At last year’s Summer Davos, Premier Li Keqiang raised the idea of mass entrepreneurship and innovation. In the government report delivered in March 2015, mass entrepreneurship and innovation was defined as one of the “twin engines” to facilitate economic transformation and ensure growth. Over the year, the country has witnessed a boom in entrepreneurship and innovation, both of which have continued to vitalize the economy. In 2014, the number of newly founded companies in China surged to 3.65 million, which means 10,000 new businesses were registered daily. New jobs were consequently created. Statistics released by The Economic Observer show that nearly 10 million people were involved in entrepreneurship and employment in the Internet industry in 2014. Increasingly more college graduates, returned overseas students, technical experts, and senior managers are joining the ranks of entrepreneurship and innovation. Meanwhile, the platforms for entrepreneurship and innovation are diversifying, so attracting small and micro companies as well as big corporations. New concepts such as crowd outsourcing and crowd funding have been set up, changing the modes of production and management.


At this year’s forum, Premier Li Ke-qiang stressed that mass entrepreneurship and innovation constituted a major part of China’s ongoing structural reform and adjustment. They also drive development and generate more employment, give impetus to developing a shared economy, represent an innovative step in the income distribution model, and help put in place a more equitable distribution pattern. Although difficulties remain for the Chinese economy, creativity and entrepreneurial passion have enhanced people’s confidence that they can overcome challenges.


Moreover, supporting measures have been launched to encourage mass entrepreneurship and innovation. For instance, steps have been taken to streamline administration, delegate government power, cut taxes and fees for small and micro enterprises, and establish investment funds for entrepreneurship. On top of that, market access for foreign investment in this field has been relaxed to some extent while management systems of foreign venture capital investment are improving. At the same time, domestic organizations are encouraged to invest in overseas high-end research and development projects and share their achievements.


It is believed that further reforms in various sectors will facilitate entrepreneurship and innovation and promote economic development.


New champions engaging in mass entrepreneurship and innovation are part of the new blueprint for growth in China and beyond, and are creating ample opportunities.


More than 1,700 participants from over 90 countries and regions attend the forum with the theme “Charting a New Course for Growth.” 

A Community of Common Interests and Development


The concept of a community of common interests and development was initiated by Premier Li Keqiang at this year’s Summer Davos. China is the biggest developing country in the world, and development holds the key to resolving all issues in China. The country’s steady economic development has benefited both the Chinese people and people of the world. For example, having become a net capital exporter in 2014, China’s outbound investment has maintained rapid growth. In addition, the number of outbound tourists has notably increased. Last year alone, Chinese tourists made over 100 million trips overseas. In the first half of this year, the number rose by 10 percent year-on-year. What’s more, amid a slowdown of global trade, the actual amount of bulk commodities China imports has continued to rise.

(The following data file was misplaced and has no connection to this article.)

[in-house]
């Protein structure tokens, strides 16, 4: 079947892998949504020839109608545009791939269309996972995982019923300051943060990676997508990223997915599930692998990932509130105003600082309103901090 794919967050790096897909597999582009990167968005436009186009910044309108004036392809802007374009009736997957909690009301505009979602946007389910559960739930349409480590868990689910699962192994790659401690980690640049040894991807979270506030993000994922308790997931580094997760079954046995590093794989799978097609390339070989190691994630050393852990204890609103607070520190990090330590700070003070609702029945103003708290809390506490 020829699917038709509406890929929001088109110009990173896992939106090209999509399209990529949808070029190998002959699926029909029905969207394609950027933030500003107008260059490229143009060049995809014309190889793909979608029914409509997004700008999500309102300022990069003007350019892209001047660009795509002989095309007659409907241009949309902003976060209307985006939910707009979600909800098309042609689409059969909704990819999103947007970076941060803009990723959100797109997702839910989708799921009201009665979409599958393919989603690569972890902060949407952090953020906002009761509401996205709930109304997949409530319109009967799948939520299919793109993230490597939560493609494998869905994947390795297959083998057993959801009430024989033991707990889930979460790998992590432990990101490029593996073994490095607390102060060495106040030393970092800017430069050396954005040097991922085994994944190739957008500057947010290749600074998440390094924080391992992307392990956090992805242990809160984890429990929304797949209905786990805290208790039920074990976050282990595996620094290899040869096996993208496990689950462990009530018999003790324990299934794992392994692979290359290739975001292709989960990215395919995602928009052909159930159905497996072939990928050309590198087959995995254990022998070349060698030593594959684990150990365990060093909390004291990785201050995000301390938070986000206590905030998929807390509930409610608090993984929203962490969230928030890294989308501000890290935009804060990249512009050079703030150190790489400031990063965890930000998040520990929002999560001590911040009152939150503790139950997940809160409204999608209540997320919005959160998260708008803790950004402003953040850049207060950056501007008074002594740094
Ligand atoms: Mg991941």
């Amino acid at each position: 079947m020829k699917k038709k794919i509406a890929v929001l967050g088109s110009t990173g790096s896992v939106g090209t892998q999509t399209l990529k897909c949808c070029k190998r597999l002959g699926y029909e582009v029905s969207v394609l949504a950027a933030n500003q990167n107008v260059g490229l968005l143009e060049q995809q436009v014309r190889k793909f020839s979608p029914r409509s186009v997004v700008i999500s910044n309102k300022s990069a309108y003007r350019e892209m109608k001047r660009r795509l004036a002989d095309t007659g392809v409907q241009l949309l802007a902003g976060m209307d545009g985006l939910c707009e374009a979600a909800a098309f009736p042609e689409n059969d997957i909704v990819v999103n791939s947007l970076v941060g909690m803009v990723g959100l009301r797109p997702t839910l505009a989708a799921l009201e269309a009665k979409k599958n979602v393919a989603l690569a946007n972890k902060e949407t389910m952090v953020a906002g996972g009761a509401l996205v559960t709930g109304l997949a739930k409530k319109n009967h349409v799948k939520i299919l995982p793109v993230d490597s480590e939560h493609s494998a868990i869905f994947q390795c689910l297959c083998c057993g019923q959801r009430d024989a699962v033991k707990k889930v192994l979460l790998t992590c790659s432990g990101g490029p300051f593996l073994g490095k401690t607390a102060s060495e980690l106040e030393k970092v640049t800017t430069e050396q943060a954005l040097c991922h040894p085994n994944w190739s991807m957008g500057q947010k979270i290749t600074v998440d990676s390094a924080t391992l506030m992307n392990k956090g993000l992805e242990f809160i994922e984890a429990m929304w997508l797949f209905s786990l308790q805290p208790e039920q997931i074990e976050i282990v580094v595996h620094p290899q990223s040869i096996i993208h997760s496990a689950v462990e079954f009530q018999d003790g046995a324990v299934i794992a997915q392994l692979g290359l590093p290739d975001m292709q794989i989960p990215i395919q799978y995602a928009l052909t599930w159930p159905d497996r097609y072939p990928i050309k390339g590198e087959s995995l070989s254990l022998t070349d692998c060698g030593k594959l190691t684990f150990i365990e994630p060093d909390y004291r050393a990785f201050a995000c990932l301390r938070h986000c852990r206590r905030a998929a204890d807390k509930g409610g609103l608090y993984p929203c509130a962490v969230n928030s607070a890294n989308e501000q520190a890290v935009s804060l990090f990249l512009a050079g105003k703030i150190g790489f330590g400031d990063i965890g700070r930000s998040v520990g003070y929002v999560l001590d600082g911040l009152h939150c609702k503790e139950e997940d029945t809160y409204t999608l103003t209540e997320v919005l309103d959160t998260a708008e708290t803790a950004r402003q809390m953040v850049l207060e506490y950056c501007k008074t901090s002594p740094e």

China has made remarkable achievements over the past decades and its economy is deeply integrated into the global market. Given the weak growth of the global economy, there was no way China could escape unscathed. In the meantime, problems due to unbalanced development worldwide are thrown into sharper relief. Hence, “a community of common development” presents a new philosophy to establish a new world pattern. Following this concept, global cooperation on production capacity is expected to forge a more balanced and inclusive global industrial chain and foster a global community of common interests and development for win-win, inclusive, and common progress.


Ventures in global cooperation on production capacity and equipment show that China has seized the opportunity of industrial division. According to Xu Shaoshi, minister in charge of the National Development and Reform Commission, today’s China cannot fully rely on the export of consumer products to increase its export demands. After 30 years of reform and opening-up, the country is deeply involved in the global economy and owns complete and comprehensive systems and rich production capacities.


He also noted that global cooperation in production capacity and equipment is expected to facilitate the recovery of the world economy. Developing countries need a large amount of infrastructure. Though developed economies boast advanced technology and management, they often incur high costs. However, China has the ability to integrate demand and supply and push forward cooperation in industrial capacity on a large scale, so adding new drivers to the recovery of the global economy.


Promoting global cooperation in production capacity will produce multiple benefits and win-win results among all parties. Up to now, China has selected 15 countries willing to cooperate with China, which signifies a solid foundation for cooperation. Meanwhile, some countries like Kazakhstan have been chosen to launch several projects in line with the Belt and Road Initiative.  


At this year’s forum, the world learned about China’s current economic situation, which is moving in a positive direction, and is assured that the country will stick to its opening-up strategy based on a mutual benefit and win-win principle. With enormous potential and bright prospects, China’s economic progress will generate increasingly more opportunities for the whole world.